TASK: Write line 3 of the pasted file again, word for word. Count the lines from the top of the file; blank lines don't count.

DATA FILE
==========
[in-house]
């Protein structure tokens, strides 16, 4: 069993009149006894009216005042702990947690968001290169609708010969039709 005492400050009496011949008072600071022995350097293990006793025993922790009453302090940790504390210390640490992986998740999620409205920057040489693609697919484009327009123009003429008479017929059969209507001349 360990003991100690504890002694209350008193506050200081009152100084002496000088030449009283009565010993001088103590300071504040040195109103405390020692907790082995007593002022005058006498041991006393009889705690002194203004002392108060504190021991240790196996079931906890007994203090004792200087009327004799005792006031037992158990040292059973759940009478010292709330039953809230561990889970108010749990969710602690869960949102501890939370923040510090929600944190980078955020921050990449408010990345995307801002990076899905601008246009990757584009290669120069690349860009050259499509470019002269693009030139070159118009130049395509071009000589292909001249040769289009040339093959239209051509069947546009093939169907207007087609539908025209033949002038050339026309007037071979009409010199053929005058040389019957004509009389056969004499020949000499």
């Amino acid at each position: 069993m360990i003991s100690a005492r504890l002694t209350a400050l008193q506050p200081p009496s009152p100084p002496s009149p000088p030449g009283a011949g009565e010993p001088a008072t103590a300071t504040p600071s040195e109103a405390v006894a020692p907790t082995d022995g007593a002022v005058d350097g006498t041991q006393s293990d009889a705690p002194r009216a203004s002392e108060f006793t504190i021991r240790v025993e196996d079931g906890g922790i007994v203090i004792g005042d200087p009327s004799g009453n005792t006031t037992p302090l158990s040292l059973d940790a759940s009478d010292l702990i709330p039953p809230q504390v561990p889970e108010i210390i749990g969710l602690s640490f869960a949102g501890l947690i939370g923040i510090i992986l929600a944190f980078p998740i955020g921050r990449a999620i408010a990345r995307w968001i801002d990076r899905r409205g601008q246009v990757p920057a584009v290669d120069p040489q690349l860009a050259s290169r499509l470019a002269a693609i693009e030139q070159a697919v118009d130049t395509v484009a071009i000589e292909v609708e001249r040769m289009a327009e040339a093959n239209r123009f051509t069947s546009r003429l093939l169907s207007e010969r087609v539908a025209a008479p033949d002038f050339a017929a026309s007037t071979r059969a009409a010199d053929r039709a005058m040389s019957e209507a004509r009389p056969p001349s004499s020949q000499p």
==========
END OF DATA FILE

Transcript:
């Amino acid at each position: 069993m360990i003991s100690a005492r504890l002694t209350a400050l008193q506050p200081p009496s009152p100084p002496s009149p000088p030449g009283a011949g009565e010993p001088a008072t103590a300071t504040p600071s040195e109103a405390v006894a020692p907790t082995d022995g007593a002022v005058d350097g006498t041991q006393s293990d009889a705690p002194r009216a203004s002392e108060f006793t504190i021991r240790v025993e196996d079931g906890g922790i007994v203090i004792g005042d200087p009327s004799g009453n005792t006031t037992p302090l158990s040292l059973d940790a759940s009478d010292l702990i709330p039953p809230q504390v561990p889970e108010i210390i749990g969710l602690s640490f869960a949102g501890l947690i939370g923040i510090i992986l929600a944190f980078p998740i955020g921050r990449a999620i408010a990345r995307w968001i801002d990076r899905r409205g601008q246009v990757p920057a584009v290669d120069p040489q690349l860009a050259s290169r499509l470019a002269a693609i693009e030139q070159a697919v118009d130049t395509v484009a071009i000589e292909v609708e001249r040769m289009a327009e040339a093959n239209r123009f051509t069947s546009r003429l093939l169907s207007e010969r087609v539908a025209a008479p033949d002038f050339a017929a026309s007037t071979r059969a009409a010199d053929r039709a005058m040389s019957e209507a004509r009389p056969p001349s004499s020949q000499p």